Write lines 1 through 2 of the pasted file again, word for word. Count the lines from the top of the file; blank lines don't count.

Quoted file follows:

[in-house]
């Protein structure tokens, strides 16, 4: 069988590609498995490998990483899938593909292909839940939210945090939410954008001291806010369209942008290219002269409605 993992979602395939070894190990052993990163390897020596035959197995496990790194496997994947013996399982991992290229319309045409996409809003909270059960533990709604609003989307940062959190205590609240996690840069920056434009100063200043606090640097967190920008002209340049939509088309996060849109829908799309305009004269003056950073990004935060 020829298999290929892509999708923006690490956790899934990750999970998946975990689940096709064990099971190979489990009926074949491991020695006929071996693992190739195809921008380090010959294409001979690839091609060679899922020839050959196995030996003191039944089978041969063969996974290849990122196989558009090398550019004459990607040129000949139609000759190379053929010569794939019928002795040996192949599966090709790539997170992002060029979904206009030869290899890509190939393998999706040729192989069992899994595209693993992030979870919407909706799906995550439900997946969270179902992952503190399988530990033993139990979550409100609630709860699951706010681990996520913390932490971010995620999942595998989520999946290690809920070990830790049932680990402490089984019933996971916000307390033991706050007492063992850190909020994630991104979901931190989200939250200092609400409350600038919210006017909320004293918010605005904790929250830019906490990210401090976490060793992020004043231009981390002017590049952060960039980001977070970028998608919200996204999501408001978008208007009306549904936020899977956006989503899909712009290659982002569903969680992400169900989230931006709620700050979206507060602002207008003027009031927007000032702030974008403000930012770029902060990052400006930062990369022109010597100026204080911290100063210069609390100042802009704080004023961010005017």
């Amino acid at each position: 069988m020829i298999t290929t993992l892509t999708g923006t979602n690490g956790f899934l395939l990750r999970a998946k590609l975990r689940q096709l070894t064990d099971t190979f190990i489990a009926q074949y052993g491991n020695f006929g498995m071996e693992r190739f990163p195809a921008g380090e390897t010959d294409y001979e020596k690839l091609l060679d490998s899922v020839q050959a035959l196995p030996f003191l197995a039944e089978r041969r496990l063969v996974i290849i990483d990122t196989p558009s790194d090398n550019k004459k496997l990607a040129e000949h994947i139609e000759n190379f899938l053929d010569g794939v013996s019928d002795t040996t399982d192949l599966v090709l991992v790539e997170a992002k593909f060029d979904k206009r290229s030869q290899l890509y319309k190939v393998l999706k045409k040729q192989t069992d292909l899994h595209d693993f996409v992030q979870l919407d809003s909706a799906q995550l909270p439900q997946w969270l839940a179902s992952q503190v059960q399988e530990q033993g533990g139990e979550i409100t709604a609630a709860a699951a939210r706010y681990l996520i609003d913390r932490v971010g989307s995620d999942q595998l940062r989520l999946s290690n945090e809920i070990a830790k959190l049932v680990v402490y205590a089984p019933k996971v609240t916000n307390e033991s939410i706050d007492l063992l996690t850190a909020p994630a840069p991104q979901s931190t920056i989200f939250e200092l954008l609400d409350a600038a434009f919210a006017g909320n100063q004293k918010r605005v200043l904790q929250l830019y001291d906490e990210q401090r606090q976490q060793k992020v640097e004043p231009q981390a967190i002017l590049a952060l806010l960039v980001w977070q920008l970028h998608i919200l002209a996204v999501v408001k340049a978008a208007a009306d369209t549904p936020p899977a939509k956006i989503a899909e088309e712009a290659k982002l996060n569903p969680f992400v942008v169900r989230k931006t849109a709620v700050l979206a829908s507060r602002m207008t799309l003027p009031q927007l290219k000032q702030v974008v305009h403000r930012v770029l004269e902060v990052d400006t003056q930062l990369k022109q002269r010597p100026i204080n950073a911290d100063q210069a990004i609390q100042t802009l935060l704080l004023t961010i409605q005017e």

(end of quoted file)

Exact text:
[in-house]
């Protein structure tokens, strides 16, 4: 069988590609498995490998990483899938593909292909839940939210945090939410954008001291806010369209942008290219002269409605 993992979602395939070894190990052993990163390897020596035959197995496990790194496997994947013996399982991992290229319309045409996409809003909270059960533990709604609003989307940062959190205590609240996690840069920056434009100063200043606090640097967190920008002209340049939509088309996060849109829908799309305009004269003056950073990004935060 020829298999290929892509999708923006690490956790899934990750999970998946975990689940096709064990099971190979489990009926074949491991020695006929071996693992190739195809921008380090010959294409001979690839091609060679899922020839050959196995030996003191039944089978041969063969996974290849990122196989558009090398550019004459990607040129000949139609000759190379053929010569794939019928002795040996192949599966090709790539997170992002060029979904206009030869290899890509190939393998999706040729192989069992899994595209693993992030979870919407909706799906995550439900997946969270179902992952503190399988530990033993139990979550409100609630709860699951706010681990996520913390932490971010995620999942595998989520999946290690809920070990830790049932680990402490089984019933996971916000307390033991706050007492063992850190909020994630991104979901931190989200939250200092609400409350600038919210006017909320004293918010605005904790929250830019906490990210401090976490060793992020004043231009981390002017590049952060960039980001977070970028998608919200996204999501408001978008208007009306549904936020899977956006989503899909712009290659982002569903969680992400169900989230931006709620700050979206507060602002207008003027009031927007000032702030974008403000930012770029902060990052400006930062990369022109010597100026204080911290100063210069609390100042802009704080004023961010005017």